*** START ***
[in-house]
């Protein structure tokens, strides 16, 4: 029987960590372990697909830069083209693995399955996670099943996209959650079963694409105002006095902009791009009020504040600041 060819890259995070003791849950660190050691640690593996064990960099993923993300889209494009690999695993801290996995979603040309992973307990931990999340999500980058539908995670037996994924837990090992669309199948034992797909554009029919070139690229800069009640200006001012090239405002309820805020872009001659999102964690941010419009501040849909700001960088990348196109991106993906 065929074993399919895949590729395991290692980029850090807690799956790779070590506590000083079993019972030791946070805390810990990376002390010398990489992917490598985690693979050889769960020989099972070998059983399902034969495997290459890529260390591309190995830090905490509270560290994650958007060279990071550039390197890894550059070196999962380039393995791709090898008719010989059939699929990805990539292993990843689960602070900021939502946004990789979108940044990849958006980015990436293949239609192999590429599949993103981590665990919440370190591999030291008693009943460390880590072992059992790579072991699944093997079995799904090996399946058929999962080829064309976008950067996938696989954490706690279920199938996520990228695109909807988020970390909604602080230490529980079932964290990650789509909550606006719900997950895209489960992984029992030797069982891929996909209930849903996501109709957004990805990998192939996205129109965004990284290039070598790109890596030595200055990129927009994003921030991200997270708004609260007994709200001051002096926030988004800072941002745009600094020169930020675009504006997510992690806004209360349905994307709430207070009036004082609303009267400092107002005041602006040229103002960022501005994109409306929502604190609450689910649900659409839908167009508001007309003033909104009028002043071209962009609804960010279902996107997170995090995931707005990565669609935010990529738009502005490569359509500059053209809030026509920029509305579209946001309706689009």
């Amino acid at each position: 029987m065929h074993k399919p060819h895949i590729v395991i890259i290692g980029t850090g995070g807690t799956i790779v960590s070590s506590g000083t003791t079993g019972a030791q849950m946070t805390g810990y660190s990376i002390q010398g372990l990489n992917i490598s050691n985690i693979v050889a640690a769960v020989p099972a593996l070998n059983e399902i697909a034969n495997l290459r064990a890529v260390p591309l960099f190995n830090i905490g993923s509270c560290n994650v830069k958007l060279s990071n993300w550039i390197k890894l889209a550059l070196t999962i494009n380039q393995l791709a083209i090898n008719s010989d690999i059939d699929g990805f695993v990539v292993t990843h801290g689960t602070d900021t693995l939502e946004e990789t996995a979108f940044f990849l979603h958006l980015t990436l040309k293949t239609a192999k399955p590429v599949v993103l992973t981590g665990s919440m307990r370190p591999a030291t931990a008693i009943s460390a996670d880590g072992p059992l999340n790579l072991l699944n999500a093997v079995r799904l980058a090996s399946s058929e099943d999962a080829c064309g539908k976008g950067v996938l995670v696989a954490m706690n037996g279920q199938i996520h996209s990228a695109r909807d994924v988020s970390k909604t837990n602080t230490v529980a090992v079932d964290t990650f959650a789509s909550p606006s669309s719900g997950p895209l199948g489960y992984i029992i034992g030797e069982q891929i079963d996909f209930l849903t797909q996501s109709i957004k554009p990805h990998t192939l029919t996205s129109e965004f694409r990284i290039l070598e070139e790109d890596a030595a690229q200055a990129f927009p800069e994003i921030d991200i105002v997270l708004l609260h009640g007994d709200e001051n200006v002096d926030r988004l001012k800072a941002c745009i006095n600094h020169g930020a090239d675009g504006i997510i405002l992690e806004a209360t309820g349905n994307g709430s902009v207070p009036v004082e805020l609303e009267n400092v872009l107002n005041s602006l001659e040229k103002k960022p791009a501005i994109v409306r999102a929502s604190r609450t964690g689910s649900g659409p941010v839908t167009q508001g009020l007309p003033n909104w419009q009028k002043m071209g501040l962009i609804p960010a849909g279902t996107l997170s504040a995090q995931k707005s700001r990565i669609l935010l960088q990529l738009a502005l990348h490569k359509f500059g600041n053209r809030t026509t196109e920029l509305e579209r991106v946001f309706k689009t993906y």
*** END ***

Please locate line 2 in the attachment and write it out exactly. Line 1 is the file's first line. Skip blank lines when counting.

């Protein structure tokens, strides 16, 4: 029987960590372990697909830069083209693995399955996670099943996209959650079963694409105002006095902009791009009020504040600041 060819890259995070003791849950660190050691640690593996064990960099993923993300889209494009690999695993801290996995979603040309992973307990931990999340999500980058539908995670037996994924837990090992669309199948034992797909554009029919070139690229800069009640200006001012090239405002309820805020872009001659999102964690941010419009501040849909700001960088990348196109991106993906 065929074993399919895949590729395991290692980029850090807690799956790779070590506590000083079993019972030791946070805390810990990376002390010398990489992917490598985690693979050889769960020989099972070998059983399902034969495997290459890529260390591309190995830090905490509270560290994650958007060279990071550039390197890894550059070196999962380039393995791709090898008719010989059939699929990805990539292993990843689960602070900021939502946004990789979108940044990849958006980015990436293949239609192999590429599949993103981590665990919440370190591999030291008693009943460390880590072992059992790579072991699944093997079995799904090996399946058929999962080829064309976008950067996938696989954490706690279920199938996520990228695109909807988020970390909604602080230490529980079932964290990650789509909550606006719900997950895209489960992984029992030797069982891929996909209930849903996501109709957004990805990998192939996205129109965004990284290039070598790109890596030595200055990129927009994003921030991200997270708004609260007994709200001051002096926030988004800072941002745009600094020169930020675009504006997510992690806004209360349905994307709430207070009036004082609303009267400092107002005041602006040229103002960022501005994109409306929502604190609450689910649900659409839908167009508001007309003033909104009028002043071209962009609804960010279902996107997170995090995931707005990565669609935010990529738009502005490569359509500059053209809030026509920029509305579209946001309706689009």